Roman Calendar

Tuesday, May 6, 2014

"With Regard to the Things You Love . . ." (from "Greeks to Geeks")

From Rohan Healey's Greeks to Geeks:Practical Stoicism for the 21st Century:

"With Regard to the Things You Love: Ceramic Cups and Kissing

Epictetus: 'With regard to whatever objects give you delight, are useful, or are deeply loved, remember to tell yourself of what general nature they are, beginning from the most insignificant things. If, for example, you are fond of a specific ceramic cup, remind yourself that it is only ceramic cups in general of which you are fond. Then, if it  breaks, you will not be disturbed. If you kiss your child, or your wife, say that you only kiss things which are human, and thus you will not be disturbed if either of them dies.'

OK, Epictetus, we get it, don't be sad if our wife or child dies, no problem. A little harsh maybe, but let's look at the idea behind this logic and start with something a little easier like those ceramic cups he was talking about.

The point here is that if you place a great deal of attachment onto something which is outside of your control, you are setting yourself up to take one heck of a fall. This is quite a radical idea in this age of materialism, where people pride themselves on their physical possessions, their collections, their cars, houses, gadgets, clothes, and even our relationships. Let's hear that last sentence again; we 'pride OURSELVES on our physical possessions', so if our worth to ourselves and what we project to others is reliant on a physical item, what happens when that item breaks, is stolen, or lost? Depression happens, rage happens, violence can happen.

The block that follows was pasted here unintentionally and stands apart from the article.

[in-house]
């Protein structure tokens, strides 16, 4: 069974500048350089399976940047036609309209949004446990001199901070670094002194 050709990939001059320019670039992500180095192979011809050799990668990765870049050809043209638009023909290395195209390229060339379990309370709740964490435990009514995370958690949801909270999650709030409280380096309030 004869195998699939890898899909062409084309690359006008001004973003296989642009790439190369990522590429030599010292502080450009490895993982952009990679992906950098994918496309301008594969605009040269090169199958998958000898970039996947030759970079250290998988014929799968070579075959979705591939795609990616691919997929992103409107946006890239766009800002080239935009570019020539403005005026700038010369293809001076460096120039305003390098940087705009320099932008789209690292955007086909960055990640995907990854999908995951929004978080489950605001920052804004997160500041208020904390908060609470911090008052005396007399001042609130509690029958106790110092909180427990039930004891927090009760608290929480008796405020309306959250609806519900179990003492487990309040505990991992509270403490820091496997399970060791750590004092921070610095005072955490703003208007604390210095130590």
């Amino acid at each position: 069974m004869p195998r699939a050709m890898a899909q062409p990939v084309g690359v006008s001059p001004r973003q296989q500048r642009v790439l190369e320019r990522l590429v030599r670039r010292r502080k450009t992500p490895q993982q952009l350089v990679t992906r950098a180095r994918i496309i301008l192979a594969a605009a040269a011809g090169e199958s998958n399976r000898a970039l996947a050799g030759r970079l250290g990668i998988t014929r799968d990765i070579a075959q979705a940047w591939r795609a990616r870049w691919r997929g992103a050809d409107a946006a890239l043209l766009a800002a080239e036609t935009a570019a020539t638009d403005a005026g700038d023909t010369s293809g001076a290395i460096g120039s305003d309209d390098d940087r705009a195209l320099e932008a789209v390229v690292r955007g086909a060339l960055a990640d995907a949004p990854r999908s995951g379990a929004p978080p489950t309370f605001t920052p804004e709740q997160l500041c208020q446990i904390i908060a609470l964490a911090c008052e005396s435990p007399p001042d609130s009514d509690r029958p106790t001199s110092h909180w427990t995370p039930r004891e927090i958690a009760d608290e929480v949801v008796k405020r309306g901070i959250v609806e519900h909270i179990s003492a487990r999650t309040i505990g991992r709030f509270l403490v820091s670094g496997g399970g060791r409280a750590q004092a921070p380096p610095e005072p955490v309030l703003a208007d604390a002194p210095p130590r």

. . .

This is an example of retaining logic, and dignity, during a crisis. Once something has happened, you cannot go back and change it, you do though have the power to choose how you will react and behave afterwards. If you follow the Stoic logic to its end, asking, is it within my power? Have I been harmed by this? Did I choose for this to happen? Have I embarrassed myself? If you ask these questions and answer them honestly, you will always keep your dignity in tough situations and you will be free of the excess pain, worry, and rage that is often the first impulse when something like this happens.
 . . .

If we place our own innate, human worth onto an external item, place, or person, we are disempowering ourselves completely, we become a slave to that which we have placed our worth onto."

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